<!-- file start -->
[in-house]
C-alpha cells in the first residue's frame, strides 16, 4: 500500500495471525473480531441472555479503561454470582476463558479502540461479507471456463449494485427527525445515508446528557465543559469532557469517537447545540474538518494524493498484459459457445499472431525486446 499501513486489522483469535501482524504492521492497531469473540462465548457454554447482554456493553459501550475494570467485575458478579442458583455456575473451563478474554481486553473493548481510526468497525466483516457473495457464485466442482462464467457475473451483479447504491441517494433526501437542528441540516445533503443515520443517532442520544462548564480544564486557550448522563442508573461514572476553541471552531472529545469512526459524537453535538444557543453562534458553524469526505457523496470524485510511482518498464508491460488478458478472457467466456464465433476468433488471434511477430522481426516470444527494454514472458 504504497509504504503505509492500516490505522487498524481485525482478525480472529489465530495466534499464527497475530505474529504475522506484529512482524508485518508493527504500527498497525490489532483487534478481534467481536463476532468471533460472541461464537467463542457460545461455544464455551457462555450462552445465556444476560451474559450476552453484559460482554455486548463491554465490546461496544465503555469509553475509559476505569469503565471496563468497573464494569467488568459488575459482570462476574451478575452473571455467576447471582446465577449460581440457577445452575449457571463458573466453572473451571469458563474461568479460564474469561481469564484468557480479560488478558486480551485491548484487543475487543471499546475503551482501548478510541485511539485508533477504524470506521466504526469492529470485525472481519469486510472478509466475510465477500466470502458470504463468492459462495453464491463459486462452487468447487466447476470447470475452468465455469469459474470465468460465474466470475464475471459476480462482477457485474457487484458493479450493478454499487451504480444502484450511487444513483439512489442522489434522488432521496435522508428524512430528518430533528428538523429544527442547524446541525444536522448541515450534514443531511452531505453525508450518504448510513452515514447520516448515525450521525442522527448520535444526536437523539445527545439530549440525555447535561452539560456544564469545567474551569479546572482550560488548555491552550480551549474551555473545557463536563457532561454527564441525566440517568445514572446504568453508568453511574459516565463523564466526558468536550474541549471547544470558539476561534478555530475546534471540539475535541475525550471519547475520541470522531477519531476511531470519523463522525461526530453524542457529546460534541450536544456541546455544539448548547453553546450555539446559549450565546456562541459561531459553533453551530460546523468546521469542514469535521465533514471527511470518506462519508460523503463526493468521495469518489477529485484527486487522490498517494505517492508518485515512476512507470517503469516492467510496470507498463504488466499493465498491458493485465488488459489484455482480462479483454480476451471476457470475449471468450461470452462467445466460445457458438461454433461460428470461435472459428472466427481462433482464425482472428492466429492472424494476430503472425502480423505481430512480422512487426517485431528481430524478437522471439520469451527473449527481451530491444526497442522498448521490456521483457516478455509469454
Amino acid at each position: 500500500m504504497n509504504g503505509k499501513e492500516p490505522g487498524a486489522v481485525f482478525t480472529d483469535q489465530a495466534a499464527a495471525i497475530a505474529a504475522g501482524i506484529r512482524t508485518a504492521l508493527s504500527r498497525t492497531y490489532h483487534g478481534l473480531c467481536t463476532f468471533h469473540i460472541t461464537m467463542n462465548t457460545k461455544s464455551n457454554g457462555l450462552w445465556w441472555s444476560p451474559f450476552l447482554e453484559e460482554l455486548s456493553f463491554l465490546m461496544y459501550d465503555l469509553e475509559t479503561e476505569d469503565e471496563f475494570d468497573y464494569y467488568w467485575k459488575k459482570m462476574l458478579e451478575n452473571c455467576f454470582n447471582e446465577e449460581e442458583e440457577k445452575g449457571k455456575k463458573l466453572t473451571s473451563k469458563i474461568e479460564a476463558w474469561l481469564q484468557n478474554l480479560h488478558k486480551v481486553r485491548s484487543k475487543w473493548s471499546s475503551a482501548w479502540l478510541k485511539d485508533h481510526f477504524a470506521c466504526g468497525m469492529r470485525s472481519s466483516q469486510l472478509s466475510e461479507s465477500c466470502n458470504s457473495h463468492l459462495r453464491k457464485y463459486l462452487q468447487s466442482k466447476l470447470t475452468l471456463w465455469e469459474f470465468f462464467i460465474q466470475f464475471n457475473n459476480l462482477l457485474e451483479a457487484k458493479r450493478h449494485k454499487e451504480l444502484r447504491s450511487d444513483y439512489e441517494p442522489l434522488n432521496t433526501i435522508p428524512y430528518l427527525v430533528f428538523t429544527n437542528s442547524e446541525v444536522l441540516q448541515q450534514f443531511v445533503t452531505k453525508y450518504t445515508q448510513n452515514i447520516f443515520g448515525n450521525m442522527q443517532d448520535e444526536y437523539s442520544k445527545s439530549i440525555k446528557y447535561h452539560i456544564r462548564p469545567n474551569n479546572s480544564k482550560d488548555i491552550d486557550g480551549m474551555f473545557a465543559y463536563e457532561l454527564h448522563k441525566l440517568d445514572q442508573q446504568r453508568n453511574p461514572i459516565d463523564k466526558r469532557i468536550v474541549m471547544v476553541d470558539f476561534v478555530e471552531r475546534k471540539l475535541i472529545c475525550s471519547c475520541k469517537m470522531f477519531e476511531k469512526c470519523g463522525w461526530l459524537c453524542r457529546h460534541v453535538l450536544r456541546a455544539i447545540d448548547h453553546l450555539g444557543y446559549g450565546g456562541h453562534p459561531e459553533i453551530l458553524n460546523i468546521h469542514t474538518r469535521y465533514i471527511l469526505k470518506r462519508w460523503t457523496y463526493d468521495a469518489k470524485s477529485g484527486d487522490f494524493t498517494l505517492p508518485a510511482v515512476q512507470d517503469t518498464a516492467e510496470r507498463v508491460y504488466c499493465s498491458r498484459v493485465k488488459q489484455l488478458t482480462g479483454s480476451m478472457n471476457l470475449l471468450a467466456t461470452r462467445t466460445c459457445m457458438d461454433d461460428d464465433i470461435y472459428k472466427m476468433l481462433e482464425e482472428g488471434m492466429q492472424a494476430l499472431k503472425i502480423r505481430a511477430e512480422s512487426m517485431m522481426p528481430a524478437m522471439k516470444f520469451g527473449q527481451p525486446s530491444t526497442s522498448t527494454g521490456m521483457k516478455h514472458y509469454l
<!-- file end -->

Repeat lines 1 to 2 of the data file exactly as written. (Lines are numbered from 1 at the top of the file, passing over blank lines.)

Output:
[in-house]
C-alpha cells in the first residue's frame, strides 16, 4: 500500500495471525473480531441472555479503561454470582476463558479502540461479507471456463449494485427527525445515508446528557465543559469532557469517537447545540474538518494524493498484459459457445499472431525486446 499501513486489522483469535501482524504492521492497531469473540462465548457454554447482554456493553459501550475494570467485575458478579442458583455456575473451563478474554481486553473493548481510526468497525466483516457473495457464485466442482462464467457475473451483479447504491441517494433526501437542528441540516445533503443515520443517532442520544462548564480544564486557550448522563442508573461514572476553541471552531472529545469512526459524537453535538444557543453562534458553524469526505457523496470524485510511482518498464508491460488478458478472457467466456464465433476468433488471434511477430522481426516470444527494454514472458 504504497509504504503505509492500516490505522487498524481485525482478525480472529489465530495466534499464527497475530505474529504475522506484529512482524508485518508493527504500527498497525490489532483487534478481534467481536463476532468471533460472541461464537467463542457460545461455544464455551457462555450462552445465556444476560451474559450476552453484559460482554455486548463491554465490546461496544465503555469509553475509559476505569469503565471496563468497573464494569467488568459488575459482570462476574451478575452473571455467576447471582446465577449460581440457577445452575449457571463458573466453572473451571469458563474461568479460564474469561481469564484468557480479560488478558486480551485491548484487543475487543471499546475503551482501548478510541485511539485508533477504524470506521466504526469492529470485525472481519469486510472478509466475510465477500466470502458470504463468492459462495453464491463459486462452487468447487466447476470447470475452468465455469469459474470465468460465474466470475464475471459476480462482477457485474457487484458493479450493478454499487451504480444502484450511487444513483439512489442522489434522488432521496435522508428524512430528518430533528428538523429544527442547524446541525444536522448541515450534514443531511452531505453525508450518504448510513452515514447520516448515525450521525442522527448520535444526536437523539445527545439530549440525555447535561452539560456544564469545567474551569479546572482550560488548555491552550480551549474551555473545557463536563457532561454527564441525566440517568445514572446504568453508568453511574459516565463523564466526558468536550474541549471547544470558539476561534478555530475546534471540539475535541475525550471519547475520541470522531477519531476511531470519523463522525461526530453524542457529546460534541450536544456541546455544539448548547453553546450555539446559549450565546456562541459561531459553533453551530460546523468546521469542514469535521465533514471527511470518506462519508460523503463526493468521495469518489477529485484527486487522490498517494505517492508518485515512476512507470517503469516492467510496470507498463504488466499493465498491458493485465488488459489484455482480462479483454480476451471476457470475449471468450461470452462467445466460445457458438461454433461460428470461435472459428472466427481462433482464425482472428492466429492472424494476430503472425502480423505481430512480422512487426517485431528481430524478437522471439520469451527473449527481451530491444526497442522498448521490456521483457516478455509469454